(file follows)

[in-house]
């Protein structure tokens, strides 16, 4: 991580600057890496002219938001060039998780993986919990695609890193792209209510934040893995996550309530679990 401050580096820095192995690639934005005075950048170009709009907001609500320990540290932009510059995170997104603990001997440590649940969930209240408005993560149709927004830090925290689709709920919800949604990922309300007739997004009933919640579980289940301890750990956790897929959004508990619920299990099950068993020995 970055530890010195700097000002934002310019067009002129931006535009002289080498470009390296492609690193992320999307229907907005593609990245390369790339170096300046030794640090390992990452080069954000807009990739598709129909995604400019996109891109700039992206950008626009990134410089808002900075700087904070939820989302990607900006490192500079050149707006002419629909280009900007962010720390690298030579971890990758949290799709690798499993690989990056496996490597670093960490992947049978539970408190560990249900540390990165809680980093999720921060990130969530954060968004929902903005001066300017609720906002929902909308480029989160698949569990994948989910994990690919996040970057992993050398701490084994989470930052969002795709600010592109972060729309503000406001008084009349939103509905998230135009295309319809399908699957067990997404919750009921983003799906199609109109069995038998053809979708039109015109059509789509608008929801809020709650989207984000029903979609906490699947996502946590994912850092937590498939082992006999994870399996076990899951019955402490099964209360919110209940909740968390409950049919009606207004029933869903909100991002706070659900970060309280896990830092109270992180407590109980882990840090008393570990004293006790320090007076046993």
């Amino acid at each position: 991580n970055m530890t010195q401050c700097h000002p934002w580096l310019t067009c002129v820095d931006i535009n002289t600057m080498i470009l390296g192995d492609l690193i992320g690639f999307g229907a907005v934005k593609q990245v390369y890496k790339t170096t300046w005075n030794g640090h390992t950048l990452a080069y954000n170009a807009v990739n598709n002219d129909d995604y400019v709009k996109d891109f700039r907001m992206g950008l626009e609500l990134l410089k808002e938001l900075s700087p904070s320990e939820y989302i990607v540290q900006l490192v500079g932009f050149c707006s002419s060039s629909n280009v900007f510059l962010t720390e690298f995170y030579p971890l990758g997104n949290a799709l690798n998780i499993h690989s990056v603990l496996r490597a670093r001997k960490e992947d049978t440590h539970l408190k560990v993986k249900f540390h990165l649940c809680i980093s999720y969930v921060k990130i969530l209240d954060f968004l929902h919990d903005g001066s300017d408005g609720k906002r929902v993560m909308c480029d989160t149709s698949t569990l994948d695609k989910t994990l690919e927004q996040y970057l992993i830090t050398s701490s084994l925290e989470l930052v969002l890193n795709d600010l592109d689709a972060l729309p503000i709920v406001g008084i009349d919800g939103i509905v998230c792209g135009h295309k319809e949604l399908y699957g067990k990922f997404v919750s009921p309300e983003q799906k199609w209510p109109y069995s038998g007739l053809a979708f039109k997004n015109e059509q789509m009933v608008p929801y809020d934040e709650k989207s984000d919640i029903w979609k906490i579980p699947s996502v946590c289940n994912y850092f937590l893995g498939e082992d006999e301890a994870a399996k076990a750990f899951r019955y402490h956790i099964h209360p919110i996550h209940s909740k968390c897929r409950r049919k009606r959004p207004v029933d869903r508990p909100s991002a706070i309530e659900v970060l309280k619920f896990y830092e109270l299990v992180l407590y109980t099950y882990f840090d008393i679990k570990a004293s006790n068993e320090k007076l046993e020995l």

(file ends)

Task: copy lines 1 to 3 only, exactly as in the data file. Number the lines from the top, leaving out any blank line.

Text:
[in-house]
């Protein structure tokens, strides 16, 4: 991580600057890496002219938001060039998780993986919990695609890193792209209510934040893995996550309530679990 401050580096820095192995690639934005005075950048170009709009907001609500320990540290932009510059995170997104603990001997440590649940969930209240408005993560149709927004830090925290689709709920919800949604990922309300007739997004009933919640579980289940301890750990956790897929959004508990619920299990099950068993020995 970055530890010195700097000002934002310019067009002129931006535009002289080498470009390296492609690193992320999307229907907005593609990245390369790339170096300046030794640090390992990452080069954000807009990739598709129909995604400019996109891109700039992206950008626009990134410089808002900075700087904070939820989302990607900006490192500079050149707006002419629909280009900007962010720390690298030579971890990758949290799709690798499993690989990056496996490597670093960490992947049978539970408190560990249900540390990165809680980093999720921060990130969530954060968004929902903005001066300017609720906002929902909308480029989160698949569990994948989910994990690919996040970057992993050398701490084994989470930052969002795709600010592109972060729309503000406001008084009349939103509905998230135009295309319809399908699957067990997404919750009921983003799906199609109109069995038998053809979708039109015109059509789509608008929801809020709650989207984000029903979609906490699947996502946590994912850092937590498939082992006999994870399996076990899951019955402490099964209360919110209940909740968390409950049919009606207004029933869903909100991002706070659900970060309280896990830092109270992180407590109980882990840090008393570990004293006790320090007076046993």
């Amino acid at each position: 991580n970055m530890t010195q401050c700097h000002p934002w580096l310019t067009c002129v820095d931006i535009n002289t600057m080498i470009l390296g192995d492609l690193i992320g690639f999307g229907a907005v934005k593609q990245v390369y890496k790339t170096t300046w005075n030794g640090h390992t950048l990452a080069y954000n170009a807009v990739n598709n002219d129909d995604y400019v709009k996109d891109f700039r907001m992206g950008l626009e609500l990134l410089k808002e938001l900075s700087p904070s320990e939820y989302i990607v540290q900006l490192v500079g932009f050149c707006s002419s060039s629909n280009v900007f510059l962010t720390e690298f995170y030579p971890l990758g997104n949290a799709l690798n998780i499993h690989s990056v603990l496996r490597a670093r001997k960490e992947d049978t440590h539970l408190k560990v993986k249900f540390h990165l649940c809680i980093s999720y969930v921060k990130i969530l209240d954060f968004l929902h919990d903005g001066s300017d408005g609720k906002r929902v993560m909308c480029d989160t149709s698949t569990l994948d695609k989910t994990l690919e927004q996040y970057l992993i830090t050398s701490s084994l925290e989470l930052v969002l890193n795709d600010l592109d689709a972060l729309p503000i709920v406001g008084i009349d919800g939103i509905v998230c792209g135009h295309k319809e949604l399908y699957g067990k990922f997404v919750s009921p309300e983003q799906k199609w209510p109109y069995s038998g007739l053809a979708f039109k997004n015109e059509q789509m009933v608008p929801y809020d934040e709650k989207s984000d919640i029903w979609k906490i579980p699947s996502v946590c289940n994912y850092f937590l893995g498939e082992d006999e301890a994870a399996k076990a750990f899951r019955y402490h956790i099964h209360p919110i996550h209940s909740k968390c897929r409950r049919k009606r959004p207004v029933d869903r508990p909100s991002a706070i309530e659900v970060l309280k619920f896990y830092e109270l299990v992180l407590y109980t099950y882990f840090d008393i679990k570990a004293s006790n068993e320090k007076l046993e020995l």